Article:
The Opening Night of It'll Do Club Gives The Overserved a Few Ideas
A patron of It'll Do with the appropriate accessory
Deb Doing Dallas
See also: It'll Do Club set to re-open
See also: Video of opening night
One of the best club signs in Dallas has always been It'll Do's, just off Elm and Carroll in East Dallas. I rode past it on bike rides and always stopped to take a picture of the red, white and blue mural on the exterior wall. Curious about what it looked like inside, I even attempted to find that lone, unlocked door, so I could just take a peek inside, but my attempts were always futile.
When news came that Brooke Humphries and her gang of merrymakers were taking over the space, I was thrilled. And on Saturday night, the party started right. And quickly. Admittedly, parking was a bit of a nightmare, but that was a small price to pay. I was inside for mere moments before a wish list started forming in my head for future events.
I passed the bar and headed straight to the long, open dance floor, surrounded by rows of bleachers on either side, which led up to the DJ booth. Dancers fought for their turn on the small LED runway at the end of the floor, taking turns sashaying down it or creating dance lines.
Slinking around the gorgeous wood floors, trying to take in the scene, I started to imagine how fantastic a roller disco night would be. BYO skates, perhaps? I'd be willing to sign a waiver.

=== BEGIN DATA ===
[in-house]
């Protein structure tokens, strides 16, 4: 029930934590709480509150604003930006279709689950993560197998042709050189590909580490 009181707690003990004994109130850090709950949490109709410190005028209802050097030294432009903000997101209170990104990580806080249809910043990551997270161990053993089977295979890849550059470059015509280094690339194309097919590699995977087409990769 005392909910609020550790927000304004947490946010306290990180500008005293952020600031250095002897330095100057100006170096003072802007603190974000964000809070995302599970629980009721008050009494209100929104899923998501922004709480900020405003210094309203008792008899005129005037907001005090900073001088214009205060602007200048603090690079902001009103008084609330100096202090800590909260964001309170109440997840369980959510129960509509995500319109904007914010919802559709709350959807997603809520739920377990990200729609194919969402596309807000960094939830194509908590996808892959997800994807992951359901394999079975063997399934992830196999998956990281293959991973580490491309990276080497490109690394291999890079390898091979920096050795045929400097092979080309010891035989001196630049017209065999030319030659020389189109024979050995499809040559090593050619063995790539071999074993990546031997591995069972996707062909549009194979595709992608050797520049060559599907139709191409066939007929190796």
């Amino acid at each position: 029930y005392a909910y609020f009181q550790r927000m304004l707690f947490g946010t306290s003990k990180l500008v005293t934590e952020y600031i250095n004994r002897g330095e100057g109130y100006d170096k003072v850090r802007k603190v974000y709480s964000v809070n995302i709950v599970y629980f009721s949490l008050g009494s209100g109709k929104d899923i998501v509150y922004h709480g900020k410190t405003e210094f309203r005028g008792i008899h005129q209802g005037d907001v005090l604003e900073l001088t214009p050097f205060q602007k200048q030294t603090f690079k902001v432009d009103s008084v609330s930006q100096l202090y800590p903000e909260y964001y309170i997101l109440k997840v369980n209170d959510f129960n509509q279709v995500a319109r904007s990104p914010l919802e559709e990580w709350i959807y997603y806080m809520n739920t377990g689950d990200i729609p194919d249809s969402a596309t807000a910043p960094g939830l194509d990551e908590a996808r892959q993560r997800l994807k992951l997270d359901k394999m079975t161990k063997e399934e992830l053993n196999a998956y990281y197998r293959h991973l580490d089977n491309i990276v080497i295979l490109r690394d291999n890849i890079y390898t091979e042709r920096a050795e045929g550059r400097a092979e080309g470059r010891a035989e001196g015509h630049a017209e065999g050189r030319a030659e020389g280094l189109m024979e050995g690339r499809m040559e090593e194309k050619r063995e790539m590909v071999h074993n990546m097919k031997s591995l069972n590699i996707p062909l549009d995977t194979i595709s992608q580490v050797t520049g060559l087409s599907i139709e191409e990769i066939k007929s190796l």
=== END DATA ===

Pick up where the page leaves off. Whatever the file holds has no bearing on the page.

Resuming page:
I found a spot to people-watch on the bleachers. Perched above the floor, I started to imagine a grown-up Sadie Hawkins dance, the bleachers lined with Dallas fellas and all the fans of those fellas in the middle selecting a dance partner for the night. It might make for a fun Valentine's party.
It'll Do feels like an old-fashioned dance hall, and on Saturday in particular, a grown-up warehouse party. The lounges can be nice, but all you really need is a room and a fantastic sound system. It'll Do's further amenities: A cheap bar, a few places to rest when you need a break and some terrible bathrooms that make it feel like the dance rooms of the late '90s, when we weren't there to be seen. We were there to fucking dance.
Miguel Migs proved his dexterity in the booth, while Lisa Shaw jumped on the mic to sing live, an addition I always appreciate. His mix of "Caribbean Queen" was just the push I needed to take my own turn on the disco-lit floor, though I eventually got pushed off to make room for the next round of dance-offs.
Humphries has again done what she has been able to do in every spot she touches: Create a playground unbiased by genre or demographic. There are few places in town where a straight girl can run into former flames and drag queens, and they all feel equally comfortable. There we were, in the pursuit of a little fun, dancing together on opening night as if we had known this place all our lives.
Special thanks to Catherine Downes for editing the video, and Redsean for providing the track.
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